On my first trip to China in 2008, I worked with a medical team doing cleft palate surgeries for poor children in Shenyang. I was blessed to make the acquaintance of the girls above, one who is slightly older. On a subsequent trip, I stayed close to a week with YaNing (on the right),her husband, David, and their precious son, Rei. This entry was from August 15, 2008.
I met these two wonderful young ladies in China. Lucia is a precocious eleven year old who is fluent in English, learning Spanish, and preparing to take on French. She was there at the English Corner more than once when I visited the statue of Mao. I worked with her on the few Spanish phrases I am comfortable with. As I talked with others, Lucia's cousin, unbeknownst to me, was filling the straps of my backpack with flowers she picked on the square. During my last venture to this very public gathering place, I sent Lucia over to meet YaNing. Several years ago, YaNing met and subsequently married David, an American teaching English in a Chinese university. Together, YaNing and David are doing outstanding work for the group that sponsored our mission, splitting their time between Tennessee and China. As I have mentioned before, my primary impression from the trip is that English is a bridge between our two worlds. I asked my students in class yesterday if they would learn Chinese if they would make a million dollars from their mastery of that language. You know the answer they universally gave. In the same way, my perception of English is that it is the language of both business and education in a shrinking world. Therefore, it is valuable in China as an avenue of learning and commerce. The faces I saw in China were not a surprise to me. The words that came from the lips of many of these gracious people caught me off guard....and sounded suspiciously like my own. I found I possess a great treasure in the eyes of many- the ability to speak my native tongue. My prayer is that I can always use it wisely.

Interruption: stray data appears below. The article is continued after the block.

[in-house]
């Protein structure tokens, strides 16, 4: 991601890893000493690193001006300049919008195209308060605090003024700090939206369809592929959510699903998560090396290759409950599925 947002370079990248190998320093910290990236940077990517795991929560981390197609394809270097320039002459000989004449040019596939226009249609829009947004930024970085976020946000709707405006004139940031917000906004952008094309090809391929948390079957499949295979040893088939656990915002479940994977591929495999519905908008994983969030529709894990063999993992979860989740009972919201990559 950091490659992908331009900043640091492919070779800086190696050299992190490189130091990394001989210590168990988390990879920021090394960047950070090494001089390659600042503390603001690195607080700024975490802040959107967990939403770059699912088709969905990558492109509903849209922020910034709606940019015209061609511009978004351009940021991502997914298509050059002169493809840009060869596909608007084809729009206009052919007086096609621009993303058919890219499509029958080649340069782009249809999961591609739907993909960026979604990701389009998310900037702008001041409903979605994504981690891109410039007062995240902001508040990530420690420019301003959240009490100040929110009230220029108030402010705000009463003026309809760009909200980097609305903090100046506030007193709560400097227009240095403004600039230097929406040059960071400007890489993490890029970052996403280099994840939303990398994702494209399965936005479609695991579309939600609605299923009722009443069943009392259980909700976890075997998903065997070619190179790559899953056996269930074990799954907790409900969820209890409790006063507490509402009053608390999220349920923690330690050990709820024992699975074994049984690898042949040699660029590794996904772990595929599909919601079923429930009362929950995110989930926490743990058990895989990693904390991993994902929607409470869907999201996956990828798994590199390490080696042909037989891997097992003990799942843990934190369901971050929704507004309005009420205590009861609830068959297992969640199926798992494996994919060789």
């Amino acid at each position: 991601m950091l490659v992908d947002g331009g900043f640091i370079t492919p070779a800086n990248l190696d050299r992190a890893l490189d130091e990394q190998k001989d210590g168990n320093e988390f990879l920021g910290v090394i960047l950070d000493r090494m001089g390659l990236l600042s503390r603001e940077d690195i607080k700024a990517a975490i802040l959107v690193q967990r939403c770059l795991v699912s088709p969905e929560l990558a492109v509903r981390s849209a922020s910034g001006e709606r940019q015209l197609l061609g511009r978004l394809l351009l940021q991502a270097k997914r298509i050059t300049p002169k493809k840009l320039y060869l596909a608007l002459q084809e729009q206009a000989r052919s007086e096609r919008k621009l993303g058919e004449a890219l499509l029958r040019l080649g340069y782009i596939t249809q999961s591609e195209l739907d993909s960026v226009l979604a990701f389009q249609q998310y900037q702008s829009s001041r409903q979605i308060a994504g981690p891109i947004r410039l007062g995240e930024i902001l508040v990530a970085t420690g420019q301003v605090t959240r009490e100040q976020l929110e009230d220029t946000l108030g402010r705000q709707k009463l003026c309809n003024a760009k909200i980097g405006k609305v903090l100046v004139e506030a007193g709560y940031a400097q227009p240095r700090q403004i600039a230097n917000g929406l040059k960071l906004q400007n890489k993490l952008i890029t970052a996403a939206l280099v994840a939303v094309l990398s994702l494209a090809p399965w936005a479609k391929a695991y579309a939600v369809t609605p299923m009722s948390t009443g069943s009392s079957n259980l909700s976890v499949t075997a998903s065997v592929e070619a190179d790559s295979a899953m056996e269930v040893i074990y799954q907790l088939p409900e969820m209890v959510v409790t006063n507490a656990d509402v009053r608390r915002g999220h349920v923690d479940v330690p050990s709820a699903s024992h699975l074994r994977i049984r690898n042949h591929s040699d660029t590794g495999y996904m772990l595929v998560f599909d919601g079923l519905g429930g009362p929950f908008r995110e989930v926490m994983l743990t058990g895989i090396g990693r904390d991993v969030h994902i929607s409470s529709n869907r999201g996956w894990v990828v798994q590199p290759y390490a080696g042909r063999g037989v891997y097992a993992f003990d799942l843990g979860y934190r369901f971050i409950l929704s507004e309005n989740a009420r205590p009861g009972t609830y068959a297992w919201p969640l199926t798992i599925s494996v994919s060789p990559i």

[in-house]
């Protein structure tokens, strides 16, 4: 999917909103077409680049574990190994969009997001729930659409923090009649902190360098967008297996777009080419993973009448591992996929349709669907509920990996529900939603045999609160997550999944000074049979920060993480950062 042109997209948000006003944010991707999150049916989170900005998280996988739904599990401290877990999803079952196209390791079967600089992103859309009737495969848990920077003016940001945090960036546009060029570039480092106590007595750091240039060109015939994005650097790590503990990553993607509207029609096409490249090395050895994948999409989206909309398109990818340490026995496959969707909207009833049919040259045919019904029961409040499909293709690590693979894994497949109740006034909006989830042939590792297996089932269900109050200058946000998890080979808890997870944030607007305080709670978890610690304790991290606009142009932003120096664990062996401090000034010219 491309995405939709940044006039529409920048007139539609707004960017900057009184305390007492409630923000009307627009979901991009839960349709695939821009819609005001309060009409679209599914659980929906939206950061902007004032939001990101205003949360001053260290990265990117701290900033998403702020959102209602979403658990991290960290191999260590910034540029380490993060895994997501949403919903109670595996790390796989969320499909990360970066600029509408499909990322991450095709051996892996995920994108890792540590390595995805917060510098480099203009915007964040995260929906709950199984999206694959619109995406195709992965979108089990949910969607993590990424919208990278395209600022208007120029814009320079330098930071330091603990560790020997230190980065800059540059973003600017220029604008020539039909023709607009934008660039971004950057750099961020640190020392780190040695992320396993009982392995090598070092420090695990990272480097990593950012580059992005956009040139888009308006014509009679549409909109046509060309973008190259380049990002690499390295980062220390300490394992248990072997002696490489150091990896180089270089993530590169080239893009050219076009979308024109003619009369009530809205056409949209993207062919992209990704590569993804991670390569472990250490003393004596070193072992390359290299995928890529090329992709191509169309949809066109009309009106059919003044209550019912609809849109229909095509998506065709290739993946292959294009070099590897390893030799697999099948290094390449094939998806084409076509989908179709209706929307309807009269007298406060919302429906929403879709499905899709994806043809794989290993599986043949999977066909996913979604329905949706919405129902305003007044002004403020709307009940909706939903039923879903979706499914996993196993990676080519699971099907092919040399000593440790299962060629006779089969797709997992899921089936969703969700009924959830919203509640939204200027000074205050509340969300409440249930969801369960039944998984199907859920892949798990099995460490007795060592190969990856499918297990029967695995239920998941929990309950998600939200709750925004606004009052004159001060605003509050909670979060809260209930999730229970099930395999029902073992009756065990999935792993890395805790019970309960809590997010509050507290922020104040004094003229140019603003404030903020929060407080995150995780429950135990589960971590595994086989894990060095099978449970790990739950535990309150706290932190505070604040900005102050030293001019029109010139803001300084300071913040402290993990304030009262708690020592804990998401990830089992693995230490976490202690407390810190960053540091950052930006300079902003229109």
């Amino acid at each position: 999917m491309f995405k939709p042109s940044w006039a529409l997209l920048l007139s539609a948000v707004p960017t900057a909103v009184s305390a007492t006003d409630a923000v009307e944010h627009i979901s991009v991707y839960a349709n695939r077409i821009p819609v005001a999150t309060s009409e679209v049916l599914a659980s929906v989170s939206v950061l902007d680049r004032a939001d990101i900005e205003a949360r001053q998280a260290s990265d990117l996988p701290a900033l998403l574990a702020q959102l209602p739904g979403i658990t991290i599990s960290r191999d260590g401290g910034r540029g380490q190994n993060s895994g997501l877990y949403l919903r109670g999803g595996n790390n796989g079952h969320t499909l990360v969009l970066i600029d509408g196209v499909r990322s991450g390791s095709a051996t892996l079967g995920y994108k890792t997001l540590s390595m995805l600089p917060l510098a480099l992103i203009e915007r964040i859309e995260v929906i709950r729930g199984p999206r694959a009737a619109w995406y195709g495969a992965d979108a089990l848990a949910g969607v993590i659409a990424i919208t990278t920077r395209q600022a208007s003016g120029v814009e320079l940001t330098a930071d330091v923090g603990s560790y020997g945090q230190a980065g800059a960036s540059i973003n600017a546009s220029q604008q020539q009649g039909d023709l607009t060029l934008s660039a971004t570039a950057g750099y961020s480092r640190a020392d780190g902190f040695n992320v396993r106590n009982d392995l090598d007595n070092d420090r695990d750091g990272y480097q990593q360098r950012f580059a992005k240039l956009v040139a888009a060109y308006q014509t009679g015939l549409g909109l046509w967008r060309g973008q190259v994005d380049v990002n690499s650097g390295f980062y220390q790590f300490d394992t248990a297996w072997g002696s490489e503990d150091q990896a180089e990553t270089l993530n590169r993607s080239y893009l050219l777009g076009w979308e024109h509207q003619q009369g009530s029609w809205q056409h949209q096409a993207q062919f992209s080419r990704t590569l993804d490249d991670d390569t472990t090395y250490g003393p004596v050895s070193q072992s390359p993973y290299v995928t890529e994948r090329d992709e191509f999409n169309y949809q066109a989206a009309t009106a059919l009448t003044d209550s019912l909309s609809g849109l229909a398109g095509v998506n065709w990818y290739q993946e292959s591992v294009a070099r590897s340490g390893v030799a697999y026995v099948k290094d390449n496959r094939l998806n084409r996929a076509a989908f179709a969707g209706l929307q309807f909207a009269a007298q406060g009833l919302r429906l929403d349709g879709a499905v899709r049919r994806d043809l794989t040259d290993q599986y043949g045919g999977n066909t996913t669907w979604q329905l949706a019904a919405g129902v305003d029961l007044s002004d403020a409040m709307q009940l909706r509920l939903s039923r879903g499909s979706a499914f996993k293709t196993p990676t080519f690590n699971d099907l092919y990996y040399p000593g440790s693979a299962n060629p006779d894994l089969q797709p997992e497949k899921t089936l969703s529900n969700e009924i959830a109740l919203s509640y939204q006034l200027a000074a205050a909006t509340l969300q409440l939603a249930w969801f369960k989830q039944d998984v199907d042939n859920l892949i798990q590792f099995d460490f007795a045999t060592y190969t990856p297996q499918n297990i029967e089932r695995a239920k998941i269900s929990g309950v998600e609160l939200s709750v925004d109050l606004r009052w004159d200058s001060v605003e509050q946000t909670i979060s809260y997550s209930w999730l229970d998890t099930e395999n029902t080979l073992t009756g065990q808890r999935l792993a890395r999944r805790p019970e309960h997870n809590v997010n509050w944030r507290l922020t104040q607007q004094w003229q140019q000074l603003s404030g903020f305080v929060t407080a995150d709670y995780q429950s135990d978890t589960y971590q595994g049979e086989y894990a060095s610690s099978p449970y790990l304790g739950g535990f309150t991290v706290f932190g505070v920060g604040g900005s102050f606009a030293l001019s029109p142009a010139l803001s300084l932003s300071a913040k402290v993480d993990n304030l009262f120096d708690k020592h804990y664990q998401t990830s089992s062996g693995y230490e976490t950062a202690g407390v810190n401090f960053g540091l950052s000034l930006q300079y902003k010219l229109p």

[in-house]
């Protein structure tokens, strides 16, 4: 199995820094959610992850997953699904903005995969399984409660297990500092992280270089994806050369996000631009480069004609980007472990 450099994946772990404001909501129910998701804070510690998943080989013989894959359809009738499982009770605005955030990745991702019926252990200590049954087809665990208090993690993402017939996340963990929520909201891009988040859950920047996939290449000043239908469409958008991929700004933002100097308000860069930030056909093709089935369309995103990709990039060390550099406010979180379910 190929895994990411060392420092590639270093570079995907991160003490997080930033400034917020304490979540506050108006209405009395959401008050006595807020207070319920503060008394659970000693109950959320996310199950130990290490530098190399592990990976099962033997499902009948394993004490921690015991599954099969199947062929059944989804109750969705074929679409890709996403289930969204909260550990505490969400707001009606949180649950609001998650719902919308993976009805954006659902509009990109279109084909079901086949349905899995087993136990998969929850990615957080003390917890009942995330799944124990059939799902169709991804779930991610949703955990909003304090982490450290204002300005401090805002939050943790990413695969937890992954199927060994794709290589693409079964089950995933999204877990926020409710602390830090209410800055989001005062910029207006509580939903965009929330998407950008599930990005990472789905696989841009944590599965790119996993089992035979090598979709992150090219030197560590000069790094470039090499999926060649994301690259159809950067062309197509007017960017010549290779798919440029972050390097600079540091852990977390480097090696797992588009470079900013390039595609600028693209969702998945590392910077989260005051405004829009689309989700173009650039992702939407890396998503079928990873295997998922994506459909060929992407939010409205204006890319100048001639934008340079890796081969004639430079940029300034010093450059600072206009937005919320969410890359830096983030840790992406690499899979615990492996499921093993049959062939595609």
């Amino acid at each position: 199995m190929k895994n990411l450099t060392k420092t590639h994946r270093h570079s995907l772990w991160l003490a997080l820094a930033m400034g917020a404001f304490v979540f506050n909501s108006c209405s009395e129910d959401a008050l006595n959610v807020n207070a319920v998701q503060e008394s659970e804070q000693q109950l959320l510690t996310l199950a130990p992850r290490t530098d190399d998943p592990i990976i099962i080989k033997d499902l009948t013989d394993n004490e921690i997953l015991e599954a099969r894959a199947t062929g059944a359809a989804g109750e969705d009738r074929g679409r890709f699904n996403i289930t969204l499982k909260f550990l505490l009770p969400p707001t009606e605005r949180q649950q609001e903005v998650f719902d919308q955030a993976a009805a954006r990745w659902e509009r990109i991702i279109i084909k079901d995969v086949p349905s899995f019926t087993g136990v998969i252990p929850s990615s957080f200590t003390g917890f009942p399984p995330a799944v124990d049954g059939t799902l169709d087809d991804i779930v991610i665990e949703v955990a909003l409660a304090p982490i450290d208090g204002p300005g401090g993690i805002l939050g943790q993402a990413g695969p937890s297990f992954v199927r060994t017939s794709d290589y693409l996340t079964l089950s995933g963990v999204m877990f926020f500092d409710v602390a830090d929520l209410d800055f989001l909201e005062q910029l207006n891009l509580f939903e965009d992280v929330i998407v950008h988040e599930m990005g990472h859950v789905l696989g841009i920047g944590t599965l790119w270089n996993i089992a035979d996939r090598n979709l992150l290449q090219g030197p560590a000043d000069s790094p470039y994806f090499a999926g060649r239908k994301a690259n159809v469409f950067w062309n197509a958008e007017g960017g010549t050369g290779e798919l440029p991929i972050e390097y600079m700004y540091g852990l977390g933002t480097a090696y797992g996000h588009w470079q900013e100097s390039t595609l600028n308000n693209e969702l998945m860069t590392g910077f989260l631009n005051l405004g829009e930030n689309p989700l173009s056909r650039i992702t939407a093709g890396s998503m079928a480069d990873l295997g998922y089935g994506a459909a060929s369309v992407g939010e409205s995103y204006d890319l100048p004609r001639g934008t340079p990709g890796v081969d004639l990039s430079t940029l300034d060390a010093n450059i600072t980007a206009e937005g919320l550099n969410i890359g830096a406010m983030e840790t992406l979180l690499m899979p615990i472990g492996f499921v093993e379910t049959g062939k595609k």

Applicable quote of the day:
"The great enemy of clear language is insincerity. When there is a gap between one's real and one's declared aims, one turns as it were instinctively to long words and exhausted idioms, like a cuttlefish spurting out ink."
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